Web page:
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If you asked 10 people about their most frustrating problem with the Internet, I'm willing to bet that nine would mention e-mail. While there are certainly other security problems with the Internet, e-mail is where several Internet security problems converge.
It's no accident that many of the viruses and Trojans commonly found on compromised Windows systems have features that enable them to act as e-mail proxies. Junk e-mail is a big business, and it's unfortunately part of the Internet that will likely not change.
Like many Internet application protocols, the original design behind Simple Mail Transfer Protocol (SMTP) didn't have security in mind. Instead, developers have simply extended SMTP with security features over the years.
However, securing e-mail systems themselves and stopping junk e-mail are dissimilar problems. Keep in mind that the majority of e-mail traffic on the Internet is junk e-mail from compromised Windows PCs on broadband networks—not compromised e-mail servers at corporations.
While the spam gangs make millions from unscrupulous advertisements, junk e-mail is wasting time, bandwidth, and therefore money for anyone using the Internet. For proof, look no further than the market for commercial junk e-mail filtering services, which clearly highlights how much users consider junk e-mail to be a primary problem with the Internet.
But stopping junk e-mail is a complicated matter, probably much more so than most users understand. And even pattern matching and statistical-based e-mail content filtering have their limits. In addition, as I've experienced many times with relay block lists (RBLs) and filters, one person's junk is another's legitimate e-mail. What is basically comes down to is that there's really no single automatic solution to stop junk e-mail.
Of course, this doesn't mean current methods aren't working; they're just not working perfectly, nor should we necessarily expect them to. Like any other area of Internet security, e-mail security—or, in this case, junk e-mail prevention—works best when applied in layers. The more layers of security, the more effective overall security becomes.
Every approach has its limits; for example, "blacklisting" and "whitelisting" are tedious to implement. Each requires a great deal of user intervention, but they can prove to be effective provided your lists are accurate.
Despite our best efforts, junk e-mail always seems to find a way to get into inboxes, sometimes even when valid e-mail doesn't. But it isn't time to abandon hope: A new approach to combating junk e-mail, dubbed "greylisting," is proving to be an efficient junk e-mail prevention method that stops e-mail before it ever reaches the destination SMTP server.
In addition to helping prevent junk e-mail, greylisting also specifically addresses another SMTP deficiency: The protocol doesn't distinguish between an e-mail server and an e-mail client.
Greylisting attempts to create this specific distinction between SMTP servers and e-mail clients. By doing so, it can effectively stop junk e-mail proxies. While both e-mail servers and e-mail clients utilize SMTP, legitimate SMTP-speaking systems understand specific return codes.
SMTP is typically is a "store-and-forward" system that queues e-mail until it can deliver it. A greylist-enabled SMTP server records information about connections it receives, and it returns a status code that tells a connecting computer that it's temporarily unable to accept e-mail.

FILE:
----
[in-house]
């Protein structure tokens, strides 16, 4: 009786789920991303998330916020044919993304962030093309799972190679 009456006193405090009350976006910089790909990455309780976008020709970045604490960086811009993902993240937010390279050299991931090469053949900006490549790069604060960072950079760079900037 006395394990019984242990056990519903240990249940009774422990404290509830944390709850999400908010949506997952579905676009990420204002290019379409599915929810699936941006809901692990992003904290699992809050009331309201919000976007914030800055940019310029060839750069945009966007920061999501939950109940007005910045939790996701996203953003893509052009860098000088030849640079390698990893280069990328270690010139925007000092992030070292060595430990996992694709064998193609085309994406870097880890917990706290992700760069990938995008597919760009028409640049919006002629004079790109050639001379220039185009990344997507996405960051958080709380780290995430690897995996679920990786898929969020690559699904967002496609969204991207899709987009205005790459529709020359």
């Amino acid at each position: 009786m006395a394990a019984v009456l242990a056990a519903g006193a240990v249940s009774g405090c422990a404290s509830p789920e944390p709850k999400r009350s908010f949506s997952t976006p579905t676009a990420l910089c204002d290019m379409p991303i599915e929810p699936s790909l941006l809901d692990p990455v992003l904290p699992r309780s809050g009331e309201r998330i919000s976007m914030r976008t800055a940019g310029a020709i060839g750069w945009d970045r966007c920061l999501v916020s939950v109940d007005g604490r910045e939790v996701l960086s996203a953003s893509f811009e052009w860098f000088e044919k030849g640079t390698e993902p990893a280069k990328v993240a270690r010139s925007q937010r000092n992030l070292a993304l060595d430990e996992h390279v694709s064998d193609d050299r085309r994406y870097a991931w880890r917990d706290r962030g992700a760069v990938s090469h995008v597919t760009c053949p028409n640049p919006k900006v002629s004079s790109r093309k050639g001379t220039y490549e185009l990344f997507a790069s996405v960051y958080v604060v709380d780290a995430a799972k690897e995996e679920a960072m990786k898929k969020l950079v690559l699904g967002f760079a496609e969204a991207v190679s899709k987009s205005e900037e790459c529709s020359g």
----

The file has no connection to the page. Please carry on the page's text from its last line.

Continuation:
A legitimate e-mail system that "speaks" SMTP—for example, Microsoft Outlook or an e-mail server running Microsoft Exchange, Sendmail, or another SMTP server software—will attempt to deliver the e-mail at another time. At this point, the greylist-enabled SMTP server will pass the message along.
When the valid SMTP connection tries to e-mail again, the server won't block valid messages because the greylist-enabled server matches the IP address, as well as information in the MAIL FROM and RCPT TO SMTP headers, from the previous attempt. If they match, the server accepts the e-mail. Greylisting typically rejects junk e-mail proxies immediately because the proxies don't store e-mail.
However, spam gangs are adapting to greylisting, so this will not always be the case. But because greylisting also records the IP address as well as the sending and receiving e-mail addresses, it's possible to further extend greylisting to monitor this type of information and act on it. For example, an SMTP server implementing greylisting could monitor SMTP connections for "seeded" users that don't exist and then use this to identify junk e-mail proxies and source IP addresses.
So where do you turn to for your greylisting needs? While the Postfix SMTP server includes a sample greylist implementation, a production-quality system called Postgrey would be a better choice for e-mail systems. However, since greylisting is a feature implemented at the SMTP server level, and considering that it's such a new method, chances are you won't find greylisting built-in to your SMTP server.
In such cases, it's possible to "front-end" your existing e-mail server with Postfix and relay incoming e-mail to the real SMTP server. This lets you use greylisting without making any changes to your existing e-mail server.
In fact, I've implemented Postgrey for a number of Microsoft Exchange and Lotus Domino servers running in corporate environments where companies were drowning in junk e-mail. After installing Fedora Linux on commodity PC hardware using spare equipment, it took less than 15 minutes to configure Postfix and Postgrey to work with an existing SMTP server—providing all the features of greylisting with a minimum of changes to existing infrastructures.
Jonathan Yarden is the senior UNIX system administrator, network security manager, and senior software architect for a regional ISP.